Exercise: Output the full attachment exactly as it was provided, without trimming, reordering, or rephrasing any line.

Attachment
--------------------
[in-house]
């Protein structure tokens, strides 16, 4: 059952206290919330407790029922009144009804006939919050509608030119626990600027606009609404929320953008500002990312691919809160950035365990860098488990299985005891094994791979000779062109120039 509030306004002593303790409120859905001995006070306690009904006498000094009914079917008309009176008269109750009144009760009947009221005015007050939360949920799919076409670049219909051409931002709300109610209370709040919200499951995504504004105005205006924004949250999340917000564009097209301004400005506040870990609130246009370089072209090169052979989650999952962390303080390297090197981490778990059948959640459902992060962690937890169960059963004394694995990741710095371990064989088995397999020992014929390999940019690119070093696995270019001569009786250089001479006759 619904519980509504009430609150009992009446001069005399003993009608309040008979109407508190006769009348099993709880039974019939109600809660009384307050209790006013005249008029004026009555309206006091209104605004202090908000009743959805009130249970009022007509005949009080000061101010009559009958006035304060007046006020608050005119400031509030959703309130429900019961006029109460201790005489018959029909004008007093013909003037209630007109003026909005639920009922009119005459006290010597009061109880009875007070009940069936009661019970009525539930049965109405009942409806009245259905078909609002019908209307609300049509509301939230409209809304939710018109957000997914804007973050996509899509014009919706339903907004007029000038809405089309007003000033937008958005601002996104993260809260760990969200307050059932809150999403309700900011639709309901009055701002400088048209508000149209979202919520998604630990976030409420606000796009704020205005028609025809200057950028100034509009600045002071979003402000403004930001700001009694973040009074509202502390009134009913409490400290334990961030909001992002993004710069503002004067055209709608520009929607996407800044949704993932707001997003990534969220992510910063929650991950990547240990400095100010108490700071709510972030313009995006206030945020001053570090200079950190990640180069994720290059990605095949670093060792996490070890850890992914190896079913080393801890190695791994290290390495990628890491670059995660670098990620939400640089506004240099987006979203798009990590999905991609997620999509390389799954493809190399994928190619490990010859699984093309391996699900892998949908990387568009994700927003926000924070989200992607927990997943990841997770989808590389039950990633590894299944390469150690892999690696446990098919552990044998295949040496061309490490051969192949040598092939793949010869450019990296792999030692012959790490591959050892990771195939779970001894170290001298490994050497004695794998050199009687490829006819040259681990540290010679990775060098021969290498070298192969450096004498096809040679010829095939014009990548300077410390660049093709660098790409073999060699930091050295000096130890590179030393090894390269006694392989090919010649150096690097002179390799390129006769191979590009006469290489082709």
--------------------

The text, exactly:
[in-house]
């Protein structure tokens, strides 16, 4: 059952206290919330407790029922009144009804006939919050509608030119626990600027606009609404929320953008500002990312691919809160950035365990860098488990299985005891094994791979000779062109120039 509030306004002593303790409120859905001995006070306690009904006498000094009914079917008309009176008269109750009144009760009947009221005015007050939360949920799919076409670049219909051409931002709300109610209370709040919200499951995504504004105005205006924004949250999340917000564009097209301004400005506040870990609130246009370089072209090169052979989650999952962390303080390297090197981490778990059948959640459902992060962690937890169960059963004394694995990741710095371990064989088995397999020992014929390999940019690119070093696995270019001569009786250089001479006759 619904519980509504009430609150009992009446001069005399003993009608309040008979109407508190006769009348099993709880039974019939109600809660009384307050209790006013005249008029004026009555309206006091209104605004202090908000009743959805009130249970009022007509005949009080000061101010009559009958006035304060007046006020608050005119400031509030959703309130429900019961006029109460201790005489018959029909004008007093013909003037209630007109003026909005639920009922009119005459006290010597009061109880009875007070009940069936009661019970009525539930049965109405009942409806009245259905078909609002019908209307609300049509509301939230409209809304939710018109957000997914804007973050996509899509014009919706339903907004007029000038809405089309007003000033937008958005601002996104993260809260760990969200307050059932809150999403309700900011639709309901009055701002400088048209508000149209979202919520998604630990976030409420606000796009704020205005028609025809200057950028100034509009600045002071979003402000403004930001700001009694973040009074509202502390009134009913409490400290334990961030909001992002993004710069503002004067055209709608520009929607996407800044949704993932707001997003990534969220992510910063929650991950990547240990400095100010108490700071709510972030313009995006206030945020001053570090200079950190990640180069994720290059990605095949670093060792996490070890850890992914190896079913080393801890190695791994290290390495990628890491670059995660670098990620939400640089506004240099987006979203798009990590999905991609997620999509390389799954493809190399994928190619490990010859699984093309391996699900892998949908990387568009994700927003926000924070989200992607927990997943990841997770989808590389039950990633590894299944390469150690892999690696446990098919552990044998295949040496061309490490051969192949040598092939793949010869450019990296792999030692012959790490591959050892990771195939779970001894170290001298490994050497004695794998050199009687490829006819040259681990540290010679990775060098021969290498070298192969450096004498096809040679010829095939014009990548300077410390660049093709660098790409073999060699930091050295000096130890590179030393090894390269006694392989090919010649150096690097002179390799390129006769191979590009006469290489082709």